Writing in the Holland (Michigan) Sentinel, Richard Brouwer observed, “Locally it appears Trump supporters are way ahead in terms of enthusiasm, camaraderie and visibility. I see red flags everywhere and they look impressive.”
Brouwer wrote that a friend had found a “10-1 enthusiasm discrepancy” between Trump and Biden when comparing the number of internet searches for flags and banners for each candidate.
The tattoos and portraits
True, Bernie Sanders tattoos were a thing; some tattoo shops in Vermont were even offering them for free in 2016. But they were simple illustrations of the former Democrat presidential candidate’s hair and glasses, not like the elaborate portraits of Donald Trump that some people have had etched on their forearms and backs.
“This is a really a small group of people you’re talking about — I hope — putting the face of Trump on their skin, because I wouldn’t want the face of any politician on my skin,” said Lonna Atkeson, a professor of political science at the University of New Mexico and director of the university’s Center for the Study of Voting, Elections, and Democracy.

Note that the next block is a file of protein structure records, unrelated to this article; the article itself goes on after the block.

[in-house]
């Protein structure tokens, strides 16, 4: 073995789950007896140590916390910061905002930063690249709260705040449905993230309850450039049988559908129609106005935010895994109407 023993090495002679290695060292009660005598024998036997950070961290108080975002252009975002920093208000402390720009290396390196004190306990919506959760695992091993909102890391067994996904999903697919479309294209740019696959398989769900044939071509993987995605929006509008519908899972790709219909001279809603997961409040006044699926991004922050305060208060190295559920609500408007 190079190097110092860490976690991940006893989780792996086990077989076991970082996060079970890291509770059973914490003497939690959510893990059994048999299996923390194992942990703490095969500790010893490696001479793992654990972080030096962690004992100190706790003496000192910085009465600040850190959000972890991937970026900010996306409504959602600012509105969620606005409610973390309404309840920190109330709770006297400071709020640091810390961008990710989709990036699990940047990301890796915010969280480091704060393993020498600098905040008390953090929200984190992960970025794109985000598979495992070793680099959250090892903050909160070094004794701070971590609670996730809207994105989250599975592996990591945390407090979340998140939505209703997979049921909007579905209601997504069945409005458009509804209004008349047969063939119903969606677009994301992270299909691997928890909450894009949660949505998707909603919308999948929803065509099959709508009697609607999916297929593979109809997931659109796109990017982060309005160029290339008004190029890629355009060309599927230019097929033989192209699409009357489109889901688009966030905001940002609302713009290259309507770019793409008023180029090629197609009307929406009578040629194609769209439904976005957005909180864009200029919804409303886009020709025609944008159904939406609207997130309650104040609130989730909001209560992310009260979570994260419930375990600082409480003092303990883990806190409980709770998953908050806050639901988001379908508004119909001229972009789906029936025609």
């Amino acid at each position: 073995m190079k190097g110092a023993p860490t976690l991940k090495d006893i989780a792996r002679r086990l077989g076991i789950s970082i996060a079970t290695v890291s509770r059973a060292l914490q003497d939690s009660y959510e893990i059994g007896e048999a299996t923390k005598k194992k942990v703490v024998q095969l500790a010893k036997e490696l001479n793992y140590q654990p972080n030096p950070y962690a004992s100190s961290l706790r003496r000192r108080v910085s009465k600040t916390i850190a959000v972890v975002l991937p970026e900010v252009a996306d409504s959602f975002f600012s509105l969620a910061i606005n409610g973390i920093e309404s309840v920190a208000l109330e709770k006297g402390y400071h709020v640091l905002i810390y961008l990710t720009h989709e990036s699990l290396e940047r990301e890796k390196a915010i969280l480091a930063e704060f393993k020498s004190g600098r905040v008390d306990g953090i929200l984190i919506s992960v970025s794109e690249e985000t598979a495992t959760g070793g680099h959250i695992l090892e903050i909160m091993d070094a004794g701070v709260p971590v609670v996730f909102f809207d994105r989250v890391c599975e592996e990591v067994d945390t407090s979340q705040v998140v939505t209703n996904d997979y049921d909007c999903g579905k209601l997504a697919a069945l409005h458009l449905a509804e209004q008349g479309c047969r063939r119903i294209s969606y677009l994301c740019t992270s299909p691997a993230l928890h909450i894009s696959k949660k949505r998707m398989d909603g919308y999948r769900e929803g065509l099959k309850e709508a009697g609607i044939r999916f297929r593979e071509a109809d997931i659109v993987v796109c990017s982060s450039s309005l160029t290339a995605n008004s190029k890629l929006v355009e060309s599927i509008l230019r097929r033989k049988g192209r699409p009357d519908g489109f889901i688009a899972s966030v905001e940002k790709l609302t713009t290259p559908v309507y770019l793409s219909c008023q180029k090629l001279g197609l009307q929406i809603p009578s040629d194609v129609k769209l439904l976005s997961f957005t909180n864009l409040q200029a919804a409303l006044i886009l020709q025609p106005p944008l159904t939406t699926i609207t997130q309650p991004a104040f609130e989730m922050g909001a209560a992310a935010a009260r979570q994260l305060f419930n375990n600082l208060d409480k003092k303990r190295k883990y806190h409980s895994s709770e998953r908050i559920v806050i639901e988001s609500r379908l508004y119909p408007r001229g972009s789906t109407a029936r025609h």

Obviously not everyone agrees, including Trump associate and felon Roger Stone, whose sentence was recently commuted by the president and who famously has a tattoo of Richard Nixon on his back.
And while Trump haters mock his hair and perpetual tan, supporters seem to love the president’s look. They not only buy posters featuring his image, but also framed art, like posters depicting the president holding the flag, or being prayed for in the Oval Office by Ronald Reagan, John F. Kennedy and George Washington, among other historical giants.
Jon McNaughton, the Utah artist who painted “Respect the Flag” and other images of Trump, wrote of the flag painting: “I painted President Trump picking up a shredded and trampled flag off the football field. He holds a wet cloth in his right hand, as he attempts to clean it. I respect America. I respect the flag, the anthem, and the president; because he doesn’t back down to those who do not.”
When the election was still more than a year away, the Deseret News spotted a trend: pop-up shops were emerging across the country to sell Trump merchandise on the side of the road.